1 INSURANCE M A T T E R S September 2006 Supreme Court of Canada Hears Cases: Childs v. Desormeaux Social Host Liability by Perminder K. Basran The Supreme Court of Canada has now made its pronouncement on the issue of social host liability in the case of Childs v. Desormeaux 2006 SCC 18. Both the Ontario Trial and Court of Appeal decisions in this case were discussed in Servers of Alcohol Beware our May 2005 issue of On Record. continued on page 1 in this issue: Recent Trends in Loss of Housekeeping Awards... 2 Minor Injury Regulations Where Are We Now?... 4 Applying the 1% rule to unlocked vehicles... 5 Stray Animals Act: Fencing the Livestock... 7 General Damage Awards in Recent Alberta Personal Injury Cases... 8 Contact the BD&P Insurance Team... 10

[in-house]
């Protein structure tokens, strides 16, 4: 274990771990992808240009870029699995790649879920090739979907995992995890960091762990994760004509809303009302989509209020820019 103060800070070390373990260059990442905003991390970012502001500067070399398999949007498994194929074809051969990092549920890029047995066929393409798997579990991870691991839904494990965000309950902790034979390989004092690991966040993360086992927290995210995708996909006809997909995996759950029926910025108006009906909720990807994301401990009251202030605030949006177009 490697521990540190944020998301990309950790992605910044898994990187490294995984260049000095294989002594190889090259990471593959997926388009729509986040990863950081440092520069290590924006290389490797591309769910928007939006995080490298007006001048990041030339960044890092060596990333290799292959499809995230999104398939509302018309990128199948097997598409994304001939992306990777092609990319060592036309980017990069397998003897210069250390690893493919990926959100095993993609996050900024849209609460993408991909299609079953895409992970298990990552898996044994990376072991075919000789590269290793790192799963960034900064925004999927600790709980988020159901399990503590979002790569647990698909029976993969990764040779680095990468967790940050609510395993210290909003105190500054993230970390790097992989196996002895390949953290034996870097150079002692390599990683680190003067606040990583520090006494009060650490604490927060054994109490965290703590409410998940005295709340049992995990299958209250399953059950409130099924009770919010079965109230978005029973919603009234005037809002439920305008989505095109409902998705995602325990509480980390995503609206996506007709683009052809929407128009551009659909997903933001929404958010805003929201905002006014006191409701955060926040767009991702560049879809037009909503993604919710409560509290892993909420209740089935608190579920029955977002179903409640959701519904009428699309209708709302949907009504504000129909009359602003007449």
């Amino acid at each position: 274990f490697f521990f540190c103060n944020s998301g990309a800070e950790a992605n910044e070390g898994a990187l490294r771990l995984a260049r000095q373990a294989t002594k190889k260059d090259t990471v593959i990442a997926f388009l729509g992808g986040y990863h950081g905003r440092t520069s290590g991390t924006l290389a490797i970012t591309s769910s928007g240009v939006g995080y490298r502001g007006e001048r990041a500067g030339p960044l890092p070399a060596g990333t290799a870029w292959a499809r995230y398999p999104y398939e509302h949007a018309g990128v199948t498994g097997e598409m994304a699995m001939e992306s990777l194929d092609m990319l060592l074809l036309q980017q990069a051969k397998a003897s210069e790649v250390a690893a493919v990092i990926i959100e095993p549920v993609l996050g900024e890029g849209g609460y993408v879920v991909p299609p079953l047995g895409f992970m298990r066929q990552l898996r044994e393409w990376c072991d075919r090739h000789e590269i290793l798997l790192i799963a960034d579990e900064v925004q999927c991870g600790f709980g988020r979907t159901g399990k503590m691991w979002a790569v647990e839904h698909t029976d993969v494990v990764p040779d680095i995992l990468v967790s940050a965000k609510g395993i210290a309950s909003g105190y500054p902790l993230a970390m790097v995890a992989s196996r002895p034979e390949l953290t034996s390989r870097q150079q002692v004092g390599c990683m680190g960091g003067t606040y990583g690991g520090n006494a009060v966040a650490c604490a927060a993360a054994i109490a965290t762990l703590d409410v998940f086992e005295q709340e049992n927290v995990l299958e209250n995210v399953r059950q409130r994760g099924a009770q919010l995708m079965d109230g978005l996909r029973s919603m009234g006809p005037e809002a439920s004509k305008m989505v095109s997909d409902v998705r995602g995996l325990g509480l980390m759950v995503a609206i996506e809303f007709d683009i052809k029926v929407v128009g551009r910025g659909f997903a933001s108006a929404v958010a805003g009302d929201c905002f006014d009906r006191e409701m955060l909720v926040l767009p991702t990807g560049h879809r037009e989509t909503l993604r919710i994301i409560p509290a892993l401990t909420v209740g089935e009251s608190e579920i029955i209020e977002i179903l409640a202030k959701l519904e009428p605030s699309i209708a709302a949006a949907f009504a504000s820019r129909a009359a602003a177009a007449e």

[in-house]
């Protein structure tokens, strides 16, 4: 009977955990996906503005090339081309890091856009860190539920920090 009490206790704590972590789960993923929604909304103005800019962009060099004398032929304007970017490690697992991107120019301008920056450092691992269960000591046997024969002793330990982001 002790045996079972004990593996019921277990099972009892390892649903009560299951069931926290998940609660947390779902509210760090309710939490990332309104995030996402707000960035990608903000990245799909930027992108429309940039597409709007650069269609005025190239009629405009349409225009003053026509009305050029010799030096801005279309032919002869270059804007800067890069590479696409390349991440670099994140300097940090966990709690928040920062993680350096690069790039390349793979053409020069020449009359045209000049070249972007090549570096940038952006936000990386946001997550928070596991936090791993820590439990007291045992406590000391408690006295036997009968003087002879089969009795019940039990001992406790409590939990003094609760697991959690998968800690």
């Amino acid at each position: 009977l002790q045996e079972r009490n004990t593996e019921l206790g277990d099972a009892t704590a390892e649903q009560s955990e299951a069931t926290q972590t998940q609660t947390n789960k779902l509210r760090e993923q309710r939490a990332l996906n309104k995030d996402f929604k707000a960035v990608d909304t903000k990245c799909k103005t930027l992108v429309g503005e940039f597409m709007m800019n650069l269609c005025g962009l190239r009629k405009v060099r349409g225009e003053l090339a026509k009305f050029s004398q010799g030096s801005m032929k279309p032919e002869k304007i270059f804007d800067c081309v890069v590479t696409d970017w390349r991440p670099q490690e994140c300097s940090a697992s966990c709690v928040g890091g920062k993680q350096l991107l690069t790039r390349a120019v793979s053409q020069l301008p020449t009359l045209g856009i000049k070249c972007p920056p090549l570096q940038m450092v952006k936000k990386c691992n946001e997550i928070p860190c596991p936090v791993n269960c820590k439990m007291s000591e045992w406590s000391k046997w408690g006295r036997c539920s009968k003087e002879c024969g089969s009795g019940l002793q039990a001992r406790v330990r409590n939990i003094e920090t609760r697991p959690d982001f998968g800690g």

2 continued from cover In the Childs case, an accident was caused by a guest who was driving while intoxicated after leaving a party in a private home. That guest drove his vehicle into oncoming traffic, collided head on with another vehicle, killing one of the passengers and injuring three others, including Zoe Childs. Ms. Childs brought an action against the host of the party for the injuries she suffered. Both the trial judge and the Court of Appeal concluded (for different reasons) that the social hosts of the party did not owe a duty of care to the members of the public who were injured by the intoxicated guest s negligence. In dismissing Ms. Childs appeal, the Supreme Court of Canada all but shut the door on the concept of social host liability, stating that as a general rule a social host does not owe a duty of care to a person injured by a guest who has consumed alcohol. The Court did not make a distinction based on the fact that the event giving rise to the lawsuit was a BYOB party, and emphasized the liability in a social host situation rests with the drinking party. In the words of the Court: A person who accepts an invitation to attend a private party does not park his autonomy at the door. The guest remains responsible for his or her conduct. (at p. 23) In dismissing the Appeal, the Court followed the two part test for determining whether a duty of care arises, as first set out in Anns v. Merton London Borough Council  A.C A person who accepts an invitation to attend a private party does not park his autonomy at the door. The guest remains responsible for his or her conduct. The first part of the test is whether the relationship of the parties was close or proximate enough to give rise to a duty of care. The second branch of the test, if the first branch is met, is whether there are countervailing policy considerations that negate that duty. The Court did not need to consider the second part of the Ann s test, resting its decision solely on the finding that the necessary proximity between the parties had not been established. In arriving at that conclusion, the Court addressed at length the differences between the commercial host and social host situations, including the fact that commercial hosts are in a better position to monitor consumption, have the sale and consumption of alcohol regulated for them by legislature and have a contractual relationship where profit-making and incentive to serve alcohol are relevant to the relationship. In dismissing the argument that the host failed to act to keep their inebriated guest off the roads, the Court noted at p. 17: Although there is no doubt that an omission may be negligent, as a general principal, the common law is a zealous guardian of individual autonomy. Duties to take positive action in the face of risk or danger are not free standing. Generally, the mere fact that a person faces danger, or has become a danger to others, does not itself impose any kind of duty on those in a position to become involved. The Court is very clear that as a general rule, a social host does not owe a duty of care to users of the highway. While there could potentially be facts which are egregious enough for a Court to find a duty of care, at this time it appears that Canadian Courts are continuing to resist the imposition of social host liability for injuries caused by intoxicated guests. And even on an egregious set of facts, there is the chance that the Court may still resist liability based on public policy considerations. Prior to the case of Childs v. Desormeaux being decided, there was some suggestion that it was only a matter of time before Canadian Courts would impose liability on a social host, similar to that of commercial hosts. That time has not yet come. Castillo vs. Castillo Limitation Date for Accident in Foreign Jurisdiction Our December 2005 issue of On Record featured an article Limitations of Actions Act Applied to Conflicts of Laws which summarized the Alberta Court of Appeal s decision in Castillo v. Castillo. The issue in the case was the interpretation of s. 12 of the Limitations Act in Alberta, and whether its application meant that the two-year limitation period prescribed in Alberta or the one-year limitation period prescribed in California would apply to an action commenced in Alberta arising from a motor vehicle accident in California. The Court of Appeal held that s. 12 would not remove substantive defences that were part of the substantive law of the place of the tort, such that the one-year limitation in California barred the action in Alberta even though the action was commenced prior to the two-year anniversary of the accident. The Supreme Court of Canada concurred in the result, Castillo v. Castillo 2005 SCC 83, with 8 of the 9 justices agreeing with the reasoning of the Court of Appeal and the Honourable Mr. Justice Bastarache deciding on the basis that s. 12 of the Limitations Act was unconstitutional. Accordingly, the law is settled in Alberta that the limitation period in Alberta for an action arising out of a tort in a foreign jurisdiction, will be the earlier of the limitation date prescribed in the foreign jurisdiction or Alberta. 1